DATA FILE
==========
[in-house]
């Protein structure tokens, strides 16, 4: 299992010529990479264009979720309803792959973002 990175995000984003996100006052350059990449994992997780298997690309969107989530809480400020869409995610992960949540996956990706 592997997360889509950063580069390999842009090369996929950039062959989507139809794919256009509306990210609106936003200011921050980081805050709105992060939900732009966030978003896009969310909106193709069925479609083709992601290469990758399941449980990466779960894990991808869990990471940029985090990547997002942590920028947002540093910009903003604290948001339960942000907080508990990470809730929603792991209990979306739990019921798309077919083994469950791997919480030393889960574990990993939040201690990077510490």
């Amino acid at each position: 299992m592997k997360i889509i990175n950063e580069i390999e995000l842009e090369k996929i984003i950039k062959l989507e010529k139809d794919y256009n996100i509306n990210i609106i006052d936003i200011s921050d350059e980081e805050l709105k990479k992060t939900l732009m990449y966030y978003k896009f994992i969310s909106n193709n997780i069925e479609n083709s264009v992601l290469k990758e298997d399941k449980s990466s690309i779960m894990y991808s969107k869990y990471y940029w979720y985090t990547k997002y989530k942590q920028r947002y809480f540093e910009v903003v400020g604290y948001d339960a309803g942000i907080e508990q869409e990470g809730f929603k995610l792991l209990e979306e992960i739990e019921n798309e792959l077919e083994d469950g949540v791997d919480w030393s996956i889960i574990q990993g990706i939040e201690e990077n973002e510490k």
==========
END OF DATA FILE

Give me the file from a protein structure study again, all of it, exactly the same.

[in-house]
């Protein structure tokens, strides 16, 4: 299992010529990479264009979720309803792959973002 990175995000984003996100006052350059990449994992997780298997690309969107989530809480400020869409995610992960949540996956990706 592997997360889509950063580069390999842009090369996929950039062959989507139809794919256009509306990210609106936003200011921050980081805050709105992060939900732009966030978003896009969310909106193709069925479609083709992601290469990758399941449980990466779960894990991808869990990471940029985090990547997002942590920028947002540093910009903003604290948001339960942000907080508990990470809730929603792991209990979306739990019921798309077919083994469950791997919480030393889960574990990993939040201690990077510490």
């Amino acid at each position: 299992m592997k997360i889509i990175n950063e580069i390999e995000l842009e090369k996929i984003i950039k062959l989507e010529k139809d794919y256009n996100i509306n990210i609106i006052d936003i200011s921050d350059e980081e805050l709105k990479k992060t939900l732009m990449y966030y978003k896009f994992i969310s909106n193709n997780i069925e479609n083709s264009v992601l290469k990758e298997d399941k449980s990466s690309i779960m894990y991808s969107k869990y990471y940029w979720y985090t990547k997002y989530k942590q920028r947002y809480f540093e910009v903003v400020g604290y948001d339960a309803g942000i907080e508990q869409e990470g809730f929603k995610l792991l209990e979306e992960i739990e019921n798309e792959l077919e083994d469950g949540v791997d919480w030393s996956i889960i574990q990993g990706i939040e201690e990077n973002e510490k």